When whistleblower Frances Haugen testified before a bipartisan senate committee about Facebook’s unethical conduct last week one concern weighed heaviest on everyone’s minds: the young. "I am here today because I believe Facebook’s products harm children," Haugen proclaimed.
Outrage has erupted over revelations that the company possessed research confirming links between social media and a crisis of youth mental health. Nonetheless, Facebook leadership prioritized profit over people, even going as far as to release plans for an Instagram for kids despite the concerning data.
With unprecedented technologies come unprecedented consequences. Numerous studies and meta-analyses have uncovered associations between social media use and spikes in depression, anxiety, self-harm and suicide among adolescents.
It’s obvious that we have a societal obligation to protect our children but many parents feel helpless in doing so. "Very rarely do we have one of these generational shifts where the generation that leads… has such a different set of experiences that they don’t have the context to support their children," Haugen testified.
Generation Z’s digital fluency can seem quite opaque from the outside, but as a 21-year-old, I know the experience firsthand. I’ve spent ten of my twenty-one years of life on Instagram and struggled with tech addiction myself. I’ve also seen the ugly underbelly of social media’s impact on developing and delicate minds.
As I come of age, I feel a moral imperative to speak up before more children get sucked into that same virtual vortex. My lived experience may help shed light on what it’s like growing up under the pressures of the digital age.
Parents are facing an unprecedented and multifaceted problem without any quick fixes. Haugen spoke to that complexity last week, "They say just take your kid’s phone away, but the reality is that these issues are a lot more complicated than that."
Indeed, being a tyrannical luddite and banning devices altogether is more likely to breed resentment than anything else. Technology isn’t going anywhere anytime soon. As we increasingly connect in the virtual realm, digital literacy will be critical to both personal and professional success.
As I come of age, I feel a moral imperative to speak up before more children get sucked into the virtual vortex. My lived experience may help shed light on what it’s like growing up under the pressures of the digital age.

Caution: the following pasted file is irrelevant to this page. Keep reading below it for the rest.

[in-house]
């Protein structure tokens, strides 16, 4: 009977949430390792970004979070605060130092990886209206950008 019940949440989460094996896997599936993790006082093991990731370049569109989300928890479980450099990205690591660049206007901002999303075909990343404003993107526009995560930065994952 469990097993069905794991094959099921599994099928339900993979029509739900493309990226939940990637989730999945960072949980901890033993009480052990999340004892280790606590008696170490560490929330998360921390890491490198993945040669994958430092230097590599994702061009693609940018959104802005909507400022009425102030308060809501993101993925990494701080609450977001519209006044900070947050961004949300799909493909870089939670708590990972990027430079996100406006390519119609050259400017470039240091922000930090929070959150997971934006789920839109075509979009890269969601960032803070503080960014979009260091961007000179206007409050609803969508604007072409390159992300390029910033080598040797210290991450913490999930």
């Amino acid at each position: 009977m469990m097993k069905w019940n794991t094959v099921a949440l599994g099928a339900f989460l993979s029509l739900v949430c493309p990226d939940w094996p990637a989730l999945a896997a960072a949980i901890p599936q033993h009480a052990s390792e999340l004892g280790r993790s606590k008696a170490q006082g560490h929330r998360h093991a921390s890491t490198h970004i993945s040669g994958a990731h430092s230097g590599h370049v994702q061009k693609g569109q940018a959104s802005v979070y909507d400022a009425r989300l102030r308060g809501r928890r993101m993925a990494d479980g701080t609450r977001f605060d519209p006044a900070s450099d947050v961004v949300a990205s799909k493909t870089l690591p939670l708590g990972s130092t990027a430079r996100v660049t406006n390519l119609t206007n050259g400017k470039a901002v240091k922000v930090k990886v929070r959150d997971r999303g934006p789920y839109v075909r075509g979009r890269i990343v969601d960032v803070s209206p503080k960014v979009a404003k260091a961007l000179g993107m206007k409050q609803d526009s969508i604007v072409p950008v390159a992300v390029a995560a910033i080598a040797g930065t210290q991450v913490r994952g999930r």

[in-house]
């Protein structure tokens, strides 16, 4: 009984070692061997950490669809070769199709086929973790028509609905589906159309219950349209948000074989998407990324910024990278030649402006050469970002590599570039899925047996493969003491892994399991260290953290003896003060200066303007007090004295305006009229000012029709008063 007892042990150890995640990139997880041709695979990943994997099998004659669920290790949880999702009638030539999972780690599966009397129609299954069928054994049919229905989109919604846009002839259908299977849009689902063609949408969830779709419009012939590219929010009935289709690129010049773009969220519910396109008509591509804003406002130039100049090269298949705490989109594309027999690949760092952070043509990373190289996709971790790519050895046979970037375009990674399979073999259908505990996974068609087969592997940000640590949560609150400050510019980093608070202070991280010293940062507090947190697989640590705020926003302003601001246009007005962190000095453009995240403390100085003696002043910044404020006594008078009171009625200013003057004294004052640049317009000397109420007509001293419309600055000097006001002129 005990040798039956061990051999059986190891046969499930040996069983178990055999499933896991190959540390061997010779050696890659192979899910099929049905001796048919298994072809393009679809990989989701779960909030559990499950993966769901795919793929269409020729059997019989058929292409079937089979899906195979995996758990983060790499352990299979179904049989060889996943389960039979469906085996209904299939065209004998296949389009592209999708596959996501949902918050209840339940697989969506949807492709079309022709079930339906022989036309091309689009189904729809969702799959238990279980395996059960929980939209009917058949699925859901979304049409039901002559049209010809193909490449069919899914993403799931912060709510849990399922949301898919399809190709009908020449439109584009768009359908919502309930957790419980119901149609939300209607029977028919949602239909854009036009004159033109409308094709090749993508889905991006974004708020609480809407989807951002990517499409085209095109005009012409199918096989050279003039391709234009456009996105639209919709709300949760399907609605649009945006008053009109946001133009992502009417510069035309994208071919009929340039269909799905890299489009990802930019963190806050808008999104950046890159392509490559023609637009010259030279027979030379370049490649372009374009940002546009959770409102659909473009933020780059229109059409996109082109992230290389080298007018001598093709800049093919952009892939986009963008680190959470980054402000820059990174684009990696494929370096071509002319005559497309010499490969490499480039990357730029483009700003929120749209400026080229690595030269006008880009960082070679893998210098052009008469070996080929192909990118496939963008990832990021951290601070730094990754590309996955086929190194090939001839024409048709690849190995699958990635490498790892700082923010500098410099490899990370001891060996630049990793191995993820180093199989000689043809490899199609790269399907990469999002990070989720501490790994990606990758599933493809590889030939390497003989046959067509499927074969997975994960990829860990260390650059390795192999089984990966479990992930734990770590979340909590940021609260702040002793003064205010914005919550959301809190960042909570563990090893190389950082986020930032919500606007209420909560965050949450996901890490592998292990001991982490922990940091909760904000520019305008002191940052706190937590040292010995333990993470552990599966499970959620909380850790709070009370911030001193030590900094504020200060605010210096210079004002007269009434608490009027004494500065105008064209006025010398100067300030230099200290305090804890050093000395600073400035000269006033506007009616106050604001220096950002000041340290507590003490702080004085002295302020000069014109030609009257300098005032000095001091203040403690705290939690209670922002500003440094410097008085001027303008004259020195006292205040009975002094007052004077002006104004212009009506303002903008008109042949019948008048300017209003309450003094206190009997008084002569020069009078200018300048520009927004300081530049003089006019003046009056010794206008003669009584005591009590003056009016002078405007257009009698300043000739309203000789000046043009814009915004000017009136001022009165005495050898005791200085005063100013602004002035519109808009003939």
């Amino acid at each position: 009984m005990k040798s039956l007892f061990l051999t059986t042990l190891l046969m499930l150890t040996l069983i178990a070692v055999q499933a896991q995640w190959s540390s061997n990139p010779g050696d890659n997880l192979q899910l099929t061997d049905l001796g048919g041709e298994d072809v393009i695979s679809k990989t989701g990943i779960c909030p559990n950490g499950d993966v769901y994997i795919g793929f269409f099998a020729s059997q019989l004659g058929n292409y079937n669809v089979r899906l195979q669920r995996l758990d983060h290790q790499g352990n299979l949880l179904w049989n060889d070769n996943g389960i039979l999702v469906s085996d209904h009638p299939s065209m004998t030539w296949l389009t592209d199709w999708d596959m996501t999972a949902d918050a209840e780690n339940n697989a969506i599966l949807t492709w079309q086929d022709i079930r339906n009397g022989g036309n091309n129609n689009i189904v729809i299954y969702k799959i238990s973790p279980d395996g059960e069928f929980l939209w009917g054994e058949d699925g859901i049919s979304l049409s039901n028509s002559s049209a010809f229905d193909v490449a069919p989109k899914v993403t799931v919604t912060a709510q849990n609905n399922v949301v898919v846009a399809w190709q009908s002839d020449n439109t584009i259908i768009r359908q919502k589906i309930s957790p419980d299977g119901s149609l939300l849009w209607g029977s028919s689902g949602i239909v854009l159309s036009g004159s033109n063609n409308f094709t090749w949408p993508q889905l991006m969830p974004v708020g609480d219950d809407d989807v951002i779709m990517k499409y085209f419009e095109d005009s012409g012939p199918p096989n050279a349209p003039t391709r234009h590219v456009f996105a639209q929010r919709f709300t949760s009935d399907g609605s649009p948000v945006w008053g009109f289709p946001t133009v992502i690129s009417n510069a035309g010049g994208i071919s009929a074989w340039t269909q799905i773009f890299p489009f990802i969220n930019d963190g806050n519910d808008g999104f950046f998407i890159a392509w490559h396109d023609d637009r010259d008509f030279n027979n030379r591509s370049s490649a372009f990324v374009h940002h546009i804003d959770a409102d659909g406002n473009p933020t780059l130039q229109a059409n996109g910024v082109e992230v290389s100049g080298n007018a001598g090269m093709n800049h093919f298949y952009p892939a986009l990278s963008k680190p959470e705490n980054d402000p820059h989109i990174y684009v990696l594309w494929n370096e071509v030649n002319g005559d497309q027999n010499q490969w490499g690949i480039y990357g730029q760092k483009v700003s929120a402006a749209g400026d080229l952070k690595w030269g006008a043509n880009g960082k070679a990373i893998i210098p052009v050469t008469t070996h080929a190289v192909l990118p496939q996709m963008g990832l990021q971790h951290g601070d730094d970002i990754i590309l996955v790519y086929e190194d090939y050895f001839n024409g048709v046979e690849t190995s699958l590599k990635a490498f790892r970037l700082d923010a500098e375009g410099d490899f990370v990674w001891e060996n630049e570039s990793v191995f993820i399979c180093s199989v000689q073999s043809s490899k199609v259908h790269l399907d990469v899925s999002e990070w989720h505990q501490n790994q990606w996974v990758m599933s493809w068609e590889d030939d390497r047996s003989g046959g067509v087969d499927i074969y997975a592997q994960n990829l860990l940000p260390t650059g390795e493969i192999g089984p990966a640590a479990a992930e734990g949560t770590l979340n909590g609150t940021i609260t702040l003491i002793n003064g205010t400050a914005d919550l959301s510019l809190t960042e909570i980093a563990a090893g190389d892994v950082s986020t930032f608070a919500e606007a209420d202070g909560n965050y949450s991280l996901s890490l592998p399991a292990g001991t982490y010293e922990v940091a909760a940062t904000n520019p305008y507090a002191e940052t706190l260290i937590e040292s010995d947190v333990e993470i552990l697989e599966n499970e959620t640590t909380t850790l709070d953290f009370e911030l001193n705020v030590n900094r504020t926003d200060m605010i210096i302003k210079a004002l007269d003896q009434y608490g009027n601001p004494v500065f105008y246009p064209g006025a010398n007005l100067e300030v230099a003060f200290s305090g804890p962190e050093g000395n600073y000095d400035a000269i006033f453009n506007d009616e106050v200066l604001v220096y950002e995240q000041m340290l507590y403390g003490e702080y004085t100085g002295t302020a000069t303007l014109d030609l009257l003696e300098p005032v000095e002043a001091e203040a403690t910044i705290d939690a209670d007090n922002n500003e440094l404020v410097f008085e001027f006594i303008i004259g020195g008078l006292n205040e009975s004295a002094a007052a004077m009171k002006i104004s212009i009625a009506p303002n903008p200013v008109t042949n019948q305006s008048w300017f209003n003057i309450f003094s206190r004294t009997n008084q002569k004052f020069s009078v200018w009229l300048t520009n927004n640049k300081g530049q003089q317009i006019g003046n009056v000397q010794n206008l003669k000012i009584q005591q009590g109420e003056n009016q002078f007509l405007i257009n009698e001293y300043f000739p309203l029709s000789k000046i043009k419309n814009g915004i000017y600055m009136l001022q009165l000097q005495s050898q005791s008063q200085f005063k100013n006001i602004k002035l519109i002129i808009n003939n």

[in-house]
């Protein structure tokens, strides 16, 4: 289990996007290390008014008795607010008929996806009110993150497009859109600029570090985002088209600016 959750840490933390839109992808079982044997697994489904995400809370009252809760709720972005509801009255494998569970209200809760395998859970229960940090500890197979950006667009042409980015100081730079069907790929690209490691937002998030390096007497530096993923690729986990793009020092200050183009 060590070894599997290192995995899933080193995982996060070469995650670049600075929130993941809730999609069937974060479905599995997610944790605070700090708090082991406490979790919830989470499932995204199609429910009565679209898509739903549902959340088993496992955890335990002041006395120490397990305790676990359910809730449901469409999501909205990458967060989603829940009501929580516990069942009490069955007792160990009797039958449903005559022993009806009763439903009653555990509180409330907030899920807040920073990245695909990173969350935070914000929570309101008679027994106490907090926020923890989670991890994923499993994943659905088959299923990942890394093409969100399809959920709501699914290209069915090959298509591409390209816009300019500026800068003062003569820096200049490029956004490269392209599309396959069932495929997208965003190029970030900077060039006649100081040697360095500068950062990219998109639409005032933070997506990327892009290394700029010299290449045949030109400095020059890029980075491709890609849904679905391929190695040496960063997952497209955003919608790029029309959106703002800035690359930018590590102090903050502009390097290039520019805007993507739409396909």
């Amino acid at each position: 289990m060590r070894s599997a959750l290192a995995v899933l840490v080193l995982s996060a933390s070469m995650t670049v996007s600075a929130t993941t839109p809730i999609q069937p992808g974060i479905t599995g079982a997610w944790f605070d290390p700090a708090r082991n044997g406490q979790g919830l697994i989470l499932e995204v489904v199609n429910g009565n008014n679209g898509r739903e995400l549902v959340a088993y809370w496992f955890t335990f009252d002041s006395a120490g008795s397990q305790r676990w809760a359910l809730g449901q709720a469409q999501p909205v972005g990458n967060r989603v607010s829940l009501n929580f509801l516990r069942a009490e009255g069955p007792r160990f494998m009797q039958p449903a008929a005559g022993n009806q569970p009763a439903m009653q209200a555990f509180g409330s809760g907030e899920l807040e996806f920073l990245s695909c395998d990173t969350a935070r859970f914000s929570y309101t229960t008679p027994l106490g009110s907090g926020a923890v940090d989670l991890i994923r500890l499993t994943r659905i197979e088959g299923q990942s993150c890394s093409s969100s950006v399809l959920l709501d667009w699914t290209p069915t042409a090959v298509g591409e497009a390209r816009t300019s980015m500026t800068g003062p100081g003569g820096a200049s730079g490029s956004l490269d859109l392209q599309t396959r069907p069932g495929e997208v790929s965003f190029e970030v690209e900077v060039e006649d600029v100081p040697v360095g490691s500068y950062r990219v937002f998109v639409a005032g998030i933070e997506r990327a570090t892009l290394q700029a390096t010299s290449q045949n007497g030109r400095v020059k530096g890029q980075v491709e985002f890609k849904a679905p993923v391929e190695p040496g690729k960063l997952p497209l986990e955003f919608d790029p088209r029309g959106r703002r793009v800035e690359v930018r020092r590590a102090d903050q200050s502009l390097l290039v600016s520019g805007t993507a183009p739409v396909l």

Here are three things parents need to focus on:
1. Limit screen time. Set aside a time for dialogue. Engage your children in setting a cap on tech use. Include them in the process, and explain why. iPhone settings allow you to set limits for app use and schedule time away from the screen. Limitations should be the product of compromise and dialogue in order to arm children with the skills to self-regulate and interact with devices mindfully.
2. Stave off social media for as long as possible. Social media is an important tool for connecting with friends in the digital age, but picking the right time to allow your child to join is critical. Listen to their desires and requests, but don’t be afraid to put your foot down. The older they are when they venture into the digital realm, the greater their maturity and wisdom will be.
Most of my fellow Gen-Zers say they joined social media because it seemed like all of their peers were there. Oftentimes a domino effect is set off when one friend joins a new platform.
Fear of missing out applies to the digital age, too.
It may be worth having conversations with their friends’ parents and coordinating access to help thwart the social pressure to plug in.
3. Break the silence, even if it means having uncomfortable conversations. By far the stickiest problem parents need to contend with is the emotional pressure of hyper-connectivity, which seems to fall disproportionately on young girls. Haugen revealed that even Facebook’s own research shows Instagram makes body image worse for one in three of them.
Insecurity and the pursuit of social acceptance are hallmarks of adolescence, but they’ve been inflamed by social media. Followers and likes have made self-comparison and self-worth numerically quantifiable. Newsfeeds are filled with the most beautiful and exciting snippets of everyone else’s lives. Filters and photoshop have made beauty standards not just unrealistic but entirely unreal.
It’s an unprecedented bombardment of unattainability, and most girls contend with this challenge alone. Haugen noted on Tuesday, "Facebook’s own research says kids today feel they are struggling alone with these issues because their parents can’t guide them." And it’s that isolation that’s fueling a silent mental health crisis.
Insecurity and the pursuit of social acceptance are hallmarks of adolescence, but they’ve been inflamed by social media.
Authentic conversation, however uncomfortable it may be, is the only way to break the silence. Talk about beauty standards and photoshop. Discuss projection versus reality. And, most importantly, listen. You might not always quite understand, but the best thing you can do is create an avenue through which your child feels heard and not judged.
My sub-generation was the test case for how social media impacts young minds, and the outcomes were dire. While the whistleblower revelations from this month may be disheartening, they can also be empowering.
The callousness of Silicon Valley and the dangers of technology are no longer a mystery. Parents have more data and a clearer picture of the challenge at hand.
Now, let’s take back control. It’s time we help our kids to reclaim their childhood from the grips of Big Tech.